Sunday, August 21, 2005 +

Nothing More Crucial than Genesis

From Stanley L. Jaki, “Genesis 1: A Cosmogenesis?”

Nothing more crucial than Genesis

Finally, one should muster plain common sense and no small courage to separate oneself, when necessary, from the popular bandwagon. Theologians and exegetes too are part of that wider academic world which, if and when it praises them, may merely implement the words of the Gospel: “Woe to you when all speak well of you!” But for Genesis 1 it is worth taking the risk of departing from a consensus that has provided no safe course around the shallows of concordism, if the old saying, recalled by a French exegete a century ago, is to retain its validity: “Nihil pulchrius Genesi, nihil utilius.” Nothing more beautiful than Genesis, nothing more useful.

One may add, nothing more crucial than Genesis and indeed its very first chapter. Four hundred years ago, Cardinal Bellarmine made the astute remark in his great book, De controversiis, that the temporal sequence of heresies followed the thematic sequence of dogmas as set forth in the Creeds. Citing this remark in an essay of his on patristic commentaries on Genesis 1, the Père Congar called attention to a crucial point: Today the principal Christian heresy is the practical denial of that eternal life for which the secularized world in its resolve not to look beyond nature has no use at all. Congar also noted that one cannot defend eternal life, centered on the immortality of the soul, without defending the proposition that all is created. That proposition too goes against the grain in this age of nature-worship. No theological defense of the strict createdness of all can, however, be made without a defense of Genesis 1. It should not be defended under any circumstances as a cosmogenesis, with any reference, indirect as it may be, to science. Its genuinely biblical meaning can, however, be fully defended by that reason whereby, as Genesis I tells us, man is created in the image of Almighty God.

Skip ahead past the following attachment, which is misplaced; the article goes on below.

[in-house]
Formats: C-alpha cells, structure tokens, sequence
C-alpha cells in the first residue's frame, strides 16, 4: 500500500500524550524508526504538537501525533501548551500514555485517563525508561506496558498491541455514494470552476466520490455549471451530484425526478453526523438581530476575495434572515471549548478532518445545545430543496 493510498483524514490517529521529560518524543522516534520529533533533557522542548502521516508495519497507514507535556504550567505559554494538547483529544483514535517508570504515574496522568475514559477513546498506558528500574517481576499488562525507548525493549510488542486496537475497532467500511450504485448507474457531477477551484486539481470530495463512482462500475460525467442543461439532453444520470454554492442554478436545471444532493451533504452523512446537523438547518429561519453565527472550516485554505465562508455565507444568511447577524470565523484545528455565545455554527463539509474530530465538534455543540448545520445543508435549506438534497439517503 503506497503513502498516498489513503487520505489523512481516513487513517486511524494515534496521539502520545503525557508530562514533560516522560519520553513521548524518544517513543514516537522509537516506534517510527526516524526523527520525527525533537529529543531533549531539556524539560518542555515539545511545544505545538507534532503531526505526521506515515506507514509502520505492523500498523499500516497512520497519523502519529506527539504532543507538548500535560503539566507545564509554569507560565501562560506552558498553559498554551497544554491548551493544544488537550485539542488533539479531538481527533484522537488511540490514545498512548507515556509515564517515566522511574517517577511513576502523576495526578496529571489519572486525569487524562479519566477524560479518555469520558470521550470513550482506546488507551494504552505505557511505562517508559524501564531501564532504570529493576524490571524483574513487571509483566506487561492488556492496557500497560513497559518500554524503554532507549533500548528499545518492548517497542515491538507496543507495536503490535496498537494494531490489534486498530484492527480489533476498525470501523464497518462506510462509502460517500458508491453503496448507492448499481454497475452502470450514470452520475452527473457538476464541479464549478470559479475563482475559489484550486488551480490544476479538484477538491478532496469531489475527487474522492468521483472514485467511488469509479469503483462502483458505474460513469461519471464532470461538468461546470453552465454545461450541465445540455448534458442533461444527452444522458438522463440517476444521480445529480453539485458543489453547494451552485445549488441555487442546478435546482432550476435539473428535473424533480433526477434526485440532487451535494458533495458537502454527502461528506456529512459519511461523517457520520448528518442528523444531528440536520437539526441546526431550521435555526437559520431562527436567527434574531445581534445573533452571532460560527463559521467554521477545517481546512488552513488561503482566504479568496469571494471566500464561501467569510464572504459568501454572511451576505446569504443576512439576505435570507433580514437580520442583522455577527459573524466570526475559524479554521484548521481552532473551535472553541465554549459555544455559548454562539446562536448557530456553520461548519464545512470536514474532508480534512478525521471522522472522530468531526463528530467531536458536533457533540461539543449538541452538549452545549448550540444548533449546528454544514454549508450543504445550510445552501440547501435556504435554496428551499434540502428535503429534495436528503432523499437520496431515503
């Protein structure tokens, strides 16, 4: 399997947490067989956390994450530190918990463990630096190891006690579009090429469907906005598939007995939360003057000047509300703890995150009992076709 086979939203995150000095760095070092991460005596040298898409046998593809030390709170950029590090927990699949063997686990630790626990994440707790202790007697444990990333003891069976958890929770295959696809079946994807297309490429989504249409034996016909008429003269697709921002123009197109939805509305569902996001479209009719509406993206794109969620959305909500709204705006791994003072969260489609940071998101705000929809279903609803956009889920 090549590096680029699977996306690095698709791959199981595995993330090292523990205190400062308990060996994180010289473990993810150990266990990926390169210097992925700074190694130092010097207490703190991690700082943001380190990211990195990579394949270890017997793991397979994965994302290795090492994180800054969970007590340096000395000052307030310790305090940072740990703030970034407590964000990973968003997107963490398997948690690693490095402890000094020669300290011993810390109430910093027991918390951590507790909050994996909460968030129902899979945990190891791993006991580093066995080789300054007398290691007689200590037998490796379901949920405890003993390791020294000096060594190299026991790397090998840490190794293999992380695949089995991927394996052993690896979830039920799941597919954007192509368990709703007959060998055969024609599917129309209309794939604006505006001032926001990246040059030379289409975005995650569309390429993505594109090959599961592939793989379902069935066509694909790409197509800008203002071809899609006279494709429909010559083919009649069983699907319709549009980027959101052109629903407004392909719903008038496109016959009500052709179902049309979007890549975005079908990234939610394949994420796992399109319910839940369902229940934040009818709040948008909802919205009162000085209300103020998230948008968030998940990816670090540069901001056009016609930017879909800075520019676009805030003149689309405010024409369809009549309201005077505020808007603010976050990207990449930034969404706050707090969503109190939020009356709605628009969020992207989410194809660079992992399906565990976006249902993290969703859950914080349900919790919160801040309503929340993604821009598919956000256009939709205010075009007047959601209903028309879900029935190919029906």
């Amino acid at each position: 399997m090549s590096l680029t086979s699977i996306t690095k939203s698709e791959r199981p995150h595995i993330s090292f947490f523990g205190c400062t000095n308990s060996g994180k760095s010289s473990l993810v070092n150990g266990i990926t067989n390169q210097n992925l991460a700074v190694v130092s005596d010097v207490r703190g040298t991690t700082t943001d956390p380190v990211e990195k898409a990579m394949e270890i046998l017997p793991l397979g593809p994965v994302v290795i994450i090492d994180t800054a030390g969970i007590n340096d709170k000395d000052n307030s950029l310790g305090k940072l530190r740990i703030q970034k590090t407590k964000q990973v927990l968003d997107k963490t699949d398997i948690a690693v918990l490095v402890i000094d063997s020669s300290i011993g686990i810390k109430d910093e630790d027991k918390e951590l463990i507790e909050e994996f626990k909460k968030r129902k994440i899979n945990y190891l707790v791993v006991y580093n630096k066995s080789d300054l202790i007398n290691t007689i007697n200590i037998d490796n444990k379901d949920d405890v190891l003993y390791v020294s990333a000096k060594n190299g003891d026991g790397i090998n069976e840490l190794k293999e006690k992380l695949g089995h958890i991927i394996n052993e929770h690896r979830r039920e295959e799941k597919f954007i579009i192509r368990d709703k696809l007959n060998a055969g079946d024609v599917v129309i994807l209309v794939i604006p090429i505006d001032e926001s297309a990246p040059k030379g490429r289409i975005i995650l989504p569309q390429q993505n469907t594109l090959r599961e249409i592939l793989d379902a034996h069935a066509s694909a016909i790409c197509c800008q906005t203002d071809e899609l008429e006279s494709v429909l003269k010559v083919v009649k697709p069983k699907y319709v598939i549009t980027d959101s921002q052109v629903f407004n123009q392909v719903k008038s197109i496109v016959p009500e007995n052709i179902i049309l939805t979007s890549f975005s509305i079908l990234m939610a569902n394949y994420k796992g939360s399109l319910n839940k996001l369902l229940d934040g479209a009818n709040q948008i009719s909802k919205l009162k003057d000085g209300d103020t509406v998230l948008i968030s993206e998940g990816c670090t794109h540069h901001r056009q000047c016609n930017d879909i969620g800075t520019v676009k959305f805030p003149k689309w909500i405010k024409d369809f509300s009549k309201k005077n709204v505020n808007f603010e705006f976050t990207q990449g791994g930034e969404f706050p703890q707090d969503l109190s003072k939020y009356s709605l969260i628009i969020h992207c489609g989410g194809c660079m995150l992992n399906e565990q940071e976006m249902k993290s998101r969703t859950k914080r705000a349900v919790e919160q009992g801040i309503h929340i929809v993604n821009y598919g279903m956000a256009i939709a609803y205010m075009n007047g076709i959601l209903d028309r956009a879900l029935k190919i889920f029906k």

Thanks to la nouvelle théologie.

Stanley L. Jaki